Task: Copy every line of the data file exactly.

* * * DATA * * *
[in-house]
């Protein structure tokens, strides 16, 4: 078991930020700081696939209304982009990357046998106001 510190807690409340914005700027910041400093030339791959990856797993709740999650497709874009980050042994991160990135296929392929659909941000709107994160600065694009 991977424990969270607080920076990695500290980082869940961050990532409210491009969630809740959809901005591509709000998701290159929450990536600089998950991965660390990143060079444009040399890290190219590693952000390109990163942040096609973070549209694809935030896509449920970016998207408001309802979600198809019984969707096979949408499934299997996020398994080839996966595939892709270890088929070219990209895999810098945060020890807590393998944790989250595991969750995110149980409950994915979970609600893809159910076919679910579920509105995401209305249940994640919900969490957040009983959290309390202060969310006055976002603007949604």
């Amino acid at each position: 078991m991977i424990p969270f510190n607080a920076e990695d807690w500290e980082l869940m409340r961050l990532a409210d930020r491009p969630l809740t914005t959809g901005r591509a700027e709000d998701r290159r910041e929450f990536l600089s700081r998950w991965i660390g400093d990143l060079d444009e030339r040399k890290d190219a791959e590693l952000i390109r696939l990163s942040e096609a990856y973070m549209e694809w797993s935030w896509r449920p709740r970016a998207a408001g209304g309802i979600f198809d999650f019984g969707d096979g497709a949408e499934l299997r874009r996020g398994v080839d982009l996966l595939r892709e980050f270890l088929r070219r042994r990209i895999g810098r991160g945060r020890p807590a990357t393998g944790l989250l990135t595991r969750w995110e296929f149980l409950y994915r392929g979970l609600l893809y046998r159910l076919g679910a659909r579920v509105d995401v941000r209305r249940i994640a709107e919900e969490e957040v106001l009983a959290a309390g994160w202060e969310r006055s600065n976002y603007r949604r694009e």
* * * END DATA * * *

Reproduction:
[in-house]
């Protein structure tokens, strides 16, 4: 078991930020700081696939209304982009990357046998106001 510190807690409340914005700027910041400093030339791959990856797993709740999650497709874009980050042994991160990135296929392929659909941000709107994160600065694009 991977424990969270607080920076990695500290980082869940961050990532409210491009969630809740959809901005591509709000998701290159929450990536600089998950991965660390990143060079444009040399890290190219590693952000390109990163942040096609973070549209694809935030896509449920970016998207408001309802979600198809019984969707096979949408499934299997996020398994080839996966595939892709270890088929070219990209895999810098945060020890807590393998944790989250595991969750995110149980409950994915979970609600893809159910076919679910579920509105995401209305249940994640919900969490957040009983959290309390202060969310006055976002603007949604």
């Amino acid at each position: 078991m991977i424990p969270f510190n607080a920076e990695d807690w500290e980082l869940m409340r961050l990532a409210d930020r491009p969630l809740t914005t959809g901005r591509a700027e709000d998701r290159r910041e929450f990536l600089s700081r998950w991965i660390g400093d990143l060079d444009e030339r040399k890290d190219a791959e590693l952000i390109r696939l990163s942040e096609a990856y973070m549209e694809w797993s935030w896509r449920p709740r970016a998207a408001g209304g309802i979600f198809d999650f019984g969707d096979g497709a949408e499934l299997r874009r996020g398994v080839d982009l996966l595939r892709e980050f270890l088929r070219r042994r990209i895999g810098r991160g945060r020890p807590a990357t393998g944790l989250l990135t595991r969750w995110e296929f149980l409950y994915r392929g979970l609600l893809y046998r159910l076919g679910a659909r579920v509105d995401v941000r209305r249940i994640a709107e919900e969490e957040v106001l009983a959290a309390g994160w202060e969310r006055s600065n976002y603007r949604r694009e």